have even made substantial proposals, and as Ned Price has recalled, we remain open to this dialogue, but the situation which has been created has

not been created by us.

GIOKOS: OK, but what is it going to take to get back to the talking and to the negotiating table? Because there's a small window of opportunity, and

if we're talking about an imminent threat, we're talking about a dangerous point in time which has been reiterated by the NATO chief, and we've heard

from the U.S. ambassador to the U.N. as well of the warning signs. Now is the time for aversion as opposed to standing by and waiting for Vladimir

Putin to knock on your door. Is that what you're waiting for?

ETIENNE: No, we first -- I have to handle the priority. What is a priority? The priority was first to answer firmly to the decisions taken by

Russia, and we have been doing this very quickly, and we have been doing this in a unity. We have reaffirmed our unity, our solidarity, including

with Ukraine. This was the priority. Now, of course, we want to deter to prevent any other further aggression. And this is the reason why we also

have announced we would be ready to take another package of massive sanctions.

But of course, everybody knows we are ready also for the dialogue, and I repeat for a substantial dialogue. We have been doing that. We have made a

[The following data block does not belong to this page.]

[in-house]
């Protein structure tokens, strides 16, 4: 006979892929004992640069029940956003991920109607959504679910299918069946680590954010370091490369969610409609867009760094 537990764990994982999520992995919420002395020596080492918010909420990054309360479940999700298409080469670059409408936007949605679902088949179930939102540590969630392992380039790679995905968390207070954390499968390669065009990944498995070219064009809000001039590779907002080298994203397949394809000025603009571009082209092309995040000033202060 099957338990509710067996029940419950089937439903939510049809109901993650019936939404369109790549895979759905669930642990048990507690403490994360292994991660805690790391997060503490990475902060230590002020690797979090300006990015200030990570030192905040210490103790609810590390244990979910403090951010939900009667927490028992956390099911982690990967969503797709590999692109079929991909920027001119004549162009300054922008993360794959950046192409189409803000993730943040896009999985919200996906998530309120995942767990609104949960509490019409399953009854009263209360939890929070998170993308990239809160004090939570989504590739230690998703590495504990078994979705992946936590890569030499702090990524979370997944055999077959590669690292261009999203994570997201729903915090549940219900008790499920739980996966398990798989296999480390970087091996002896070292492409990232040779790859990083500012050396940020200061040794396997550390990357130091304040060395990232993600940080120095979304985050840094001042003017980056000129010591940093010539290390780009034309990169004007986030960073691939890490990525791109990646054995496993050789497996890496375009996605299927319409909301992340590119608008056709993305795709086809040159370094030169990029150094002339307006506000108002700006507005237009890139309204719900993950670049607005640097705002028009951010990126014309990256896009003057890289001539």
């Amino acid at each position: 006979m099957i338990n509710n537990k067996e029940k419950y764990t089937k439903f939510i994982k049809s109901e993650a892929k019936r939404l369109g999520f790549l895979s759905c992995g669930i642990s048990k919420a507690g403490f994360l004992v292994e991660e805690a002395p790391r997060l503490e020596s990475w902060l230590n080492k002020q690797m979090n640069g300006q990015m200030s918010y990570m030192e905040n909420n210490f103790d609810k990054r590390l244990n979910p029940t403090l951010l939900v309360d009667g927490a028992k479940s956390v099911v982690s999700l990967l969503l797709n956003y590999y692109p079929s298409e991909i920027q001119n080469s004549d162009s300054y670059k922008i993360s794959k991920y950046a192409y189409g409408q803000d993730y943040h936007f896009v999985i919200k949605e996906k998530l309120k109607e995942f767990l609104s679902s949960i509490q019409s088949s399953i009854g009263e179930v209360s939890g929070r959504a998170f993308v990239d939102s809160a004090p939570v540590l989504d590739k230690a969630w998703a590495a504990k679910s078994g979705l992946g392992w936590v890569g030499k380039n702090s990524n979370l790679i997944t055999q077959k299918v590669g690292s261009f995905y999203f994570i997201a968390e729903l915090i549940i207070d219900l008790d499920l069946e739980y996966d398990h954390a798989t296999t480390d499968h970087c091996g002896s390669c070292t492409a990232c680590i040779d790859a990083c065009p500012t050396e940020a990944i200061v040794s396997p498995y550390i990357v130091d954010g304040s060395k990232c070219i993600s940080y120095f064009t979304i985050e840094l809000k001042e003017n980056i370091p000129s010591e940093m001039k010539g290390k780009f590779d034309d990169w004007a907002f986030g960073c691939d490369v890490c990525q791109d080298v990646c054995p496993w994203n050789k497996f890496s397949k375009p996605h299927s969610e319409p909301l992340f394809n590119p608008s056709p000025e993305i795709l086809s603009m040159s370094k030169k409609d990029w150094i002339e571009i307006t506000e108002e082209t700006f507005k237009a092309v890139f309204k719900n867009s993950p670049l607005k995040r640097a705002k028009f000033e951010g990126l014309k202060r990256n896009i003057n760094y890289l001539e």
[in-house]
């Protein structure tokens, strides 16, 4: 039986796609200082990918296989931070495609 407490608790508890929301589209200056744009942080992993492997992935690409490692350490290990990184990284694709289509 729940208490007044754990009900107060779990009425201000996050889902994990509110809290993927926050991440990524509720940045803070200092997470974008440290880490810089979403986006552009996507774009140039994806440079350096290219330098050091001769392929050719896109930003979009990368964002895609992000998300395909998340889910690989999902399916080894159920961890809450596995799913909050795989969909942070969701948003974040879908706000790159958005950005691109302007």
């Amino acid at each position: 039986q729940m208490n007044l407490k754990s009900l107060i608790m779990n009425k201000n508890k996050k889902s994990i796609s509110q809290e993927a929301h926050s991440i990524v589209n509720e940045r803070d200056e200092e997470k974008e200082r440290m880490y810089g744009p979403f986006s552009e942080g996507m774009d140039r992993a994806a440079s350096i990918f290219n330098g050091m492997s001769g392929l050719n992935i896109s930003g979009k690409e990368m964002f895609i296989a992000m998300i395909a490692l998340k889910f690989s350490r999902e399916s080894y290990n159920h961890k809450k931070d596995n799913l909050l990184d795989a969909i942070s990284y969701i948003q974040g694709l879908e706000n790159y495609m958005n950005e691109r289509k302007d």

lot of proposals.

GIOKOS: All right, ambassador, thank you very much for your time, really good to have you on the show. I'm going to head back to the State

Department where spokesman Ned Price is still briefing media. Let's take a listen.

UNIDENTIFIED FEMALE: So, how can you then justify discussions about diplomacy when this is underway? I mean, you keep on saying that the

Russians have to show that they're serious. They have to de-escalate. But could they pause things right now and possibly engage in talks with the

U.S. or do significant sort of scale-back have to happen? Do we have to see troops pulling back before that's discussed. Is Donbas being regarded

differently from the rest of the country.

PRICE: So, you heard from our colleagues at the White House and others here over the course of the day yesterday including the secretary, that the

invasion is beginning. And when we spoke about the beginning of the invasion, we talked about several developments over the course of that 24-

hour period. Vladimir Putin's recognition of the so-called DNR and LNR. The order that he conveyed to the Ministry of Defense to deploy forces into the


The authorization that he sought to send Russian service members in to service extra-territorially. The rhetorical assault essentially that we saw

President Putin deliver against Ukraine, denying Ukraine its sovereignty and essentially its right to exist. Those are what we've seen. Those are

what we've heard, but as I just mentioned, there are some things, many things, in fact, that Russia is poised to do at a moment's notice that we

have not yet seen.

A large scale invasion, an assault on urban centers. The human rights abuses, the potential war crimes, the atrocities that we have great concern

could take place. These are all things that we want to prevent. So, you asked the question, why would we engage in diplomacy? Well, we're going to